Jason M. O'Dell, MS, CWM, and Michael Lewellen, CFP, discuss what young dermatologists need to know about insurance basics to protect themselves.
The most valuable asset for nearly every dermatologist is their ability to practice their profession, as the future income stream from this asset is significant and quantifiable. To protect this asset for themselves and for others dependent on them, dermatologists rely on disability and life insurance as fundamental “asset protectors.” Young dermatologists should secure these tools early in their careers, and established physicians should regularly review existing insurance policies to ensure they are maintaining necessary levels of protection.
In part 1 of this 2-part article, we will focus on the basics physicians need to know about disability insurance, and we will cover life insurance in part 2.
The disability of the family breadwinner can be more financially devastating to a family than premature death. With many disability cases, the medical care alone can cost hundreds of dollars per day, increasing expenses significantly while income is reduced or eliminated.
If you are an employee of a university, hospital, or large dermatology practice, your employer may provide long-term disability coverage. Group disability, however, often limits either the term of the coverage or the amount of benefits paid. For instance, benefits may last only a few years or benefit payments may represent only a small part of your annual compensation. Since this is most commonly an employer-paid benefit, the money received during your disability will be income taxable to you. Additionally, employer or group disability coverage can be terminated at any time and for any reason, leaving you without coverage.
Because many physicians do not have access to group disability insurance and group coverage can prove lacking if the need arises, all dermatologists should consider individual disability insurance to protect the value of their future incomes. When evaluating options for an individual disability insurance policy, it is important to work with a reputable and experienced insurance adviser, who can help you with answers to the following questions:
Most policies are capped at a benefit amount that equals 60% of income. You must ask yourself how much money your family would need if you became disabled.
This is the period of time that you must be disabled before the insurance company will pay disability benefits. The longer the waiting period before benefits begin, the lower your premium will be. Essentially, the waiting period serves as a deductible relative to time—you cover your expenses for the waiting period, then the insurance company steps in from that point forward.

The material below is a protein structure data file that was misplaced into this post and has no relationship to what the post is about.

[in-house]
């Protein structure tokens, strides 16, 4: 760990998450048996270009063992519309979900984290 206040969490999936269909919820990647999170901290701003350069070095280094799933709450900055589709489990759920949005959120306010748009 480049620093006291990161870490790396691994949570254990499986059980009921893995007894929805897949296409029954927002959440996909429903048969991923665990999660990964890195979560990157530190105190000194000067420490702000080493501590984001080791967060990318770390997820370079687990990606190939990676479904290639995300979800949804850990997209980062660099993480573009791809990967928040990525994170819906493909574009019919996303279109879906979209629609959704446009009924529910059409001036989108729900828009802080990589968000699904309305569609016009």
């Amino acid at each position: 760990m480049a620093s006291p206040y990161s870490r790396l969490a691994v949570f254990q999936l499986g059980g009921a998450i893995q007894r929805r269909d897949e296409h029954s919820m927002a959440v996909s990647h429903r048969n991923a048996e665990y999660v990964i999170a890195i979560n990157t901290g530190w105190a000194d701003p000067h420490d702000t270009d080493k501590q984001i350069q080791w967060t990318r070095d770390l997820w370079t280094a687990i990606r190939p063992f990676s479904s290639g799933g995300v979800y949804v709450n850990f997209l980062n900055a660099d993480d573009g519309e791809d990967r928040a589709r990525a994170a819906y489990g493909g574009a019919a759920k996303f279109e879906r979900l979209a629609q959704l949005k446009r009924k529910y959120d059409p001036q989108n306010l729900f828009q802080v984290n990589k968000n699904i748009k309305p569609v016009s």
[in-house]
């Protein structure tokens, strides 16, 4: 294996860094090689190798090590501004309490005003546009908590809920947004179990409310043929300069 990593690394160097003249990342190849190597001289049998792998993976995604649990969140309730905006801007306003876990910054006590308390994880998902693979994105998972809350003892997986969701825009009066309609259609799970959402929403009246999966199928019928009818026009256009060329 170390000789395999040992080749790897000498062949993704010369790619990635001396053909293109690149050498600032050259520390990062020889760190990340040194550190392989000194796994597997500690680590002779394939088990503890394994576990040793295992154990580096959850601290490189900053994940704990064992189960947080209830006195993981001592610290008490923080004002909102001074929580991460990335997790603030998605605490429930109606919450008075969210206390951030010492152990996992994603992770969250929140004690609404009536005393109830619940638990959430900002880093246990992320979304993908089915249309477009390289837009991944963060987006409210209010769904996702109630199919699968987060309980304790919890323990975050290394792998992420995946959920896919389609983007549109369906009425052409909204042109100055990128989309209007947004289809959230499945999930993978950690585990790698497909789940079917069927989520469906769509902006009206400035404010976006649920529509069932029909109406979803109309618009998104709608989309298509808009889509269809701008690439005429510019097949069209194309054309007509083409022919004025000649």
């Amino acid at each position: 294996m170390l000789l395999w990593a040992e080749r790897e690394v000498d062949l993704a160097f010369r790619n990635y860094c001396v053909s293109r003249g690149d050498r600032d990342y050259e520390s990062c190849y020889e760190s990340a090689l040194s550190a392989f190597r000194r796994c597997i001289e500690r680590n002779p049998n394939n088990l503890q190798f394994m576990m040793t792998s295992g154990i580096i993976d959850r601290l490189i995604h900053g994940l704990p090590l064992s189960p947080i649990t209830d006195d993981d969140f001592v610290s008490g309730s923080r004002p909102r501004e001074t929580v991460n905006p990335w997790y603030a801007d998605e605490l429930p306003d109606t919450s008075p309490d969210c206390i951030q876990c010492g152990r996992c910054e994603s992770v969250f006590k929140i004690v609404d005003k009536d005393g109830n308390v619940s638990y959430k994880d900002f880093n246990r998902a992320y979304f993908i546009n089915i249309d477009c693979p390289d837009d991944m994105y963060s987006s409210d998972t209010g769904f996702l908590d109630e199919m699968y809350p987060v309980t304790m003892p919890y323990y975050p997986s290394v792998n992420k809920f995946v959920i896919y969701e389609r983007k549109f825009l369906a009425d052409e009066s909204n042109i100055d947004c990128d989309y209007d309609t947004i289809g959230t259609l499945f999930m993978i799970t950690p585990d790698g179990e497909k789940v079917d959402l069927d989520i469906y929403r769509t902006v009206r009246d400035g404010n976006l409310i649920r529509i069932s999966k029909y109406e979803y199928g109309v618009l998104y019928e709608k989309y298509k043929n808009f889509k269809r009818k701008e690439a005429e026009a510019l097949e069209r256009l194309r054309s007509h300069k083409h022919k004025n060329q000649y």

It’s a good idea to get a benefit period of coverage that lasts until Social Security benefit payments begin, sometime between aged 62 and 70 years. Unless you are still too young to qualify for Social Security, a policy that provides lifetime benefits, at costly premiums, is generally not worth the added expense.
Definitions vary from insurance company to insurance company, and even from policy to policy within the same company. The definition of disability used for a policy is of the utmost importance. The main categories are own-occupation, any-occupation, and loss of income. The own-occupation policies, which pay a benefit if you can’t continue your own occupation (even if you can and do work in another occupation after the disability), are the most comprehensive.
If you can work only part-time instead of your previous full-time hours, will you receive benefits? Unless your policy states that you are entitled to partial benefits, you won’t receive anything unless you are totally unable to work. Also, are extended partial benefits paid if you go back to work and suffer a reduction in income because you cannot keep up the same rigorous schedule you had before you became disabled?
If you are a practice owner, whether you have $10,000 or $20,000 of monthly disability benefits, you likely don’t have enough to cover your lost income plus the costs of running the practice.
The difference between these terms is very important. If a policy is noncancelable, you will pay a fixed premium throughout the contract term and your premium will not go up for the term of the contract. If it is guaranteed renewable, the policy cannot be canceled but your premiums could go up. Ideally you want a policy that is both noncancel-able and guaranteed renewable.
Before buying a policy, check the financial soundness of your insurer.
The value of a dermatologist’s future income is a valuable asset that needs protection, both for the physician and for dependents who rely on that income. Dermatologists rely on disability and life insurance as fundamental protectors of this asset and should purchase these policies early in their careers. Here, in part 1 of this 2-part article, we focused on what doctors need to know about disability insurance. We will cover life insurance in part 2.
Jason O’Dell is a financial consultant, insurance specialist, and partner in the wealth management firm OJM Group (www.ojmgroup.com) in Cincinnati, Ohio. Michael Lewellen is partner and director of financial planning at OJM Group.
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